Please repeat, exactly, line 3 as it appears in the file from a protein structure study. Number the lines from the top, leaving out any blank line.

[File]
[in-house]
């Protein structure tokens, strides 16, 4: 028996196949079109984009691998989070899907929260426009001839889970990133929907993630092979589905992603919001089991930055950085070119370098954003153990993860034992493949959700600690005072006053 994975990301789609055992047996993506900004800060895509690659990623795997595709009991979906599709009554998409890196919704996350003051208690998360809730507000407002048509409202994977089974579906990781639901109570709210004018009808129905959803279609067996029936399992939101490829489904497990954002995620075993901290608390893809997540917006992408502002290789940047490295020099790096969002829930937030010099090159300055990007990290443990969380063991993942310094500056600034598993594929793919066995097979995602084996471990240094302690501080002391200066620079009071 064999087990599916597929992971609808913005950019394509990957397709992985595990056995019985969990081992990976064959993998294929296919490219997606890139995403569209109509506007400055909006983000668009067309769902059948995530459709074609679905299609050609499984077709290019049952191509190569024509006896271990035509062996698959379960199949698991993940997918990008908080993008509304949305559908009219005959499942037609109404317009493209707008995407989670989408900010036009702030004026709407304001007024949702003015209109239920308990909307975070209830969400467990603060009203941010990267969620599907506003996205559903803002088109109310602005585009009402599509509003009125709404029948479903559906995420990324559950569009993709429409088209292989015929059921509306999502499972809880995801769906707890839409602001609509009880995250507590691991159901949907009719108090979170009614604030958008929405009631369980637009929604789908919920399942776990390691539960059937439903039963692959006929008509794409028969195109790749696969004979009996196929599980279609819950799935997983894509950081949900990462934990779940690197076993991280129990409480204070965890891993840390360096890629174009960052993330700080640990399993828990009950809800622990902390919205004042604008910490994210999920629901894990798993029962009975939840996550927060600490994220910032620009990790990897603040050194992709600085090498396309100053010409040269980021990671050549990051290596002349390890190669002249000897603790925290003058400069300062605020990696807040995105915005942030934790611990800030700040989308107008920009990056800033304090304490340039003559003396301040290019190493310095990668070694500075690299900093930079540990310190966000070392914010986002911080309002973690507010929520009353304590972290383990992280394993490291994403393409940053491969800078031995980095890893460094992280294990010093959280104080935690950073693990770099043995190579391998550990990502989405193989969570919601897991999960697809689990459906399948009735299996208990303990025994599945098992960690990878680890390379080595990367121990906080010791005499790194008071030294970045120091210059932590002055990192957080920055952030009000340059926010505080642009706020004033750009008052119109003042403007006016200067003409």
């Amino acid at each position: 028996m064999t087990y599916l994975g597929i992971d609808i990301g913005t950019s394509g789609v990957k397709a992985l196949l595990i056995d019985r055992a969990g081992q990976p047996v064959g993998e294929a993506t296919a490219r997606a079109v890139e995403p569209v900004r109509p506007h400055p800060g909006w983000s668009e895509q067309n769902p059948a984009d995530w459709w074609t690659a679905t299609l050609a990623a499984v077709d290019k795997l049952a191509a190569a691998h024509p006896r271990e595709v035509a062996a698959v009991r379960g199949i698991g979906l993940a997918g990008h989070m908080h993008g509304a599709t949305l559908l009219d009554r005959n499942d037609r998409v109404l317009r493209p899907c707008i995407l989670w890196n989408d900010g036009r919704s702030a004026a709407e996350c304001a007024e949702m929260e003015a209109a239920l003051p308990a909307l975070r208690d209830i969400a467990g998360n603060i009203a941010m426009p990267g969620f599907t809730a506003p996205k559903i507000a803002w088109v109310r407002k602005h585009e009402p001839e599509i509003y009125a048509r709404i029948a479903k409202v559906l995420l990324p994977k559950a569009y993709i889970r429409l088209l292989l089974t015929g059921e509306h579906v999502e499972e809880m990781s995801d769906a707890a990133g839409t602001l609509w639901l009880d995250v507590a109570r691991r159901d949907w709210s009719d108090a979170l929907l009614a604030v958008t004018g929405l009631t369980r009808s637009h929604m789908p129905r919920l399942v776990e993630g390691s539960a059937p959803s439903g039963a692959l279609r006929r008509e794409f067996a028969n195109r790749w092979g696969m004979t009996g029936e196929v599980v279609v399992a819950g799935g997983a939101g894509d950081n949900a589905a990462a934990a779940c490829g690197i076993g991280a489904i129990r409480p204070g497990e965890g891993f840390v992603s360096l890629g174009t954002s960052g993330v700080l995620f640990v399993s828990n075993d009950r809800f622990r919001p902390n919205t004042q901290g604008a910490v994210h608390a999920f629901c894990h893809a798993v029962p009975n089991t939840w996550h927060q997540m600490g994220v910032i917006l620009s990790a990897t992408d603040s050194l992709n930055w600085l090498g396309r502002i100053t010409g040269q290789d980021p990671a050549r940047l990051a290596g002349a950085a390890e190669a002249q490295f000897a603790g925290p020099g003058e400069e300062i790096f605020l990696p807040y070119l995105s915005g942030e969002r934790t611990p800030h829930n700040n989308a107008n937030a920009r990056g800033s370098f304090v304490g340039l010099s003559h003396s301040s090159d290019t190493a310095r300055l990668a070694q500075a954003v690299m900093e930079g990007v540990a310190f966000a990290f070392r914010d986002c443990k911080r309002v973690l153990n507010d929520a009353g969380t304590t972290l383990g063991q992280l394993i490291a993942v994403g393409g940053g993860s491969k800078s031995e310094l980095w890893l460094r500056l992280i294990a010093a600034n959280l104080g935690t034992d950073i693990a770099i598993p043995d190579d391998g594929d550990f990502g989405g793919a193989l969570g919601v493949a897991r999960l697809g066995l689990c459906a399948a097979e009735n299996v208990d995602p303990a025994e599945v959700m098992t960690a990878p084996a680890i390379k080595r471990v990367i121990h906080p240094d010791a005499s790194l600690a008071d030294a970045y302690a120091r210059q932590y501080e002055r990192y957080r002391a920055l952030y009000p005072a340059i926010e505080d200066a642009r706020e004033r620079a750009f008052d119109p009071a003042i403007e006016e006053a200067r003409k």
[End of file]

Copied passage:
């Amino acid at each position: 028996m064999t087990y599916l994975g597929i992971d609808i990301g913005t950019s394509g789609v990957k397709a992985l196949l595990i056995d019985r055992a969990g081992q990976p047996v064959g993998e294929a993506t296919a490219r997606a079109v890139e995403p569209v900004r109509p506007h400055p800060g909006w983000s668009e895509q067309n769902p059948a984009d995530w459709w074609t690659a679905t299609l050609a990623a499984v077709d290019k795997l049952a191509a190569a691998h024509p006896r271990e595709v035509a062996a698959v009991r379960g199949i698991g979906l993940a997918g990008h989070m908080h993008g509304a599709t949305l559908l009219d009554r005959n499942d037609r998409v109404l317009r493209p899907c707008i995407l989670w890196n989408d900010g036009r919704s702030a004026a709407e996350c304001a007024e949702m929260e003015a209109a239920l003051p308990a909307l975070r208690d209830i969400a467990g998360n603060i009203a941010m426009p990267g969620f599907t809730a506003p996205k559903i507000a803002w088109v109310r407002k602005h585009e009402p001839e599509i509003y009125a048509r709404i029948a479903k409202v559906l995420l990324p994977k559950a569009y993709i889970r429409l088209l292989l089974t015929g059921e509306h579906v999502e499972e809880m990781s995801d769906a707890a990133g839409t602001l609509w639901l009880d995250v507590a109570r691991r159901d949907w709210s009719d108090a979170l929907l009614a604030v958008t004018g929405l009631t369980r009808s637009h929604m789908p129905r919920l399942v776990e993630g390691s539960a059937p959803s439903g039963a692959l279609r006929r008509e794409f067996a028969n195109r790749w092979g696969m004979t009996g029936e196929v599980v279609v399992a819950g799935g997983a939101g894509d950081n949900a589905a990462a934990a779940c490829g690197i076993g991280a489904i129990r409480p204070g497990e965890g891993f840390v992603s360096l890629g174009t954002s960052g993330v700080l995620f640990v399993s828990n075993d009950r809800f622990r919001p902390n919205t004042q901290g604008a910490v994210h608390a999920f629901c894990h893809a798993v029962p009975n089991t939840w996550h927060q997540m600490g994220v910032i917006l620009s990790a990897t992408d603040s050194l992709n930055w600085l090498g396309r502002i100053t010409g040269q290789d980021p990671a050549r940047l990051a290596g002349a950085a390890e190669a002249q490295f000897a603790g925290p020099g003058e400069e300062i790096f605020l990696p807040y070119l995105s915005g942030e969002r934790t611990p800030h829930n700040n989308a107008n937030a920009r990056g800033s370098f304090v304490g340039l010099s003559h003396s301040s090159d290019t190493a310095r300055l990668a070694q500075a954003v690299m900093e930079g990007v540990a310190f966000a990290f070392r914010d986002c443990k911080r309002v973690l153990n507010d929520a009353g969380t304590t972290l383990g063991q992280l394993i490291a993942v994403g393409g940053g993860s491969k800078s031995e310094l980095w890893l460094r500056l992280i294990a010093a600034n959280l104080g935690t034992d950073i693990a770099i598993p043995d190579d391998g594929d550990f990502g989405g793919a193989l969570g919601v493949a897991r999960l697809g066995l689990c459906a399948a097979e009735n299996v208990d995602p303990a025994e599945v959700m098992t960690a990878p084996a680890i390379k080595r471990v990367i121990h906080p240094d010791a005499s790194l600690a008071d030294a970045y302690a120091r210059q932590y501080e002055r990192y957080r002391a920055l952030y009000p005072a340059i926010e505080d200066a642009r706020e004033r620079a750009f008052d119109p009071a003042i403007e006016e006053a200067r003409k």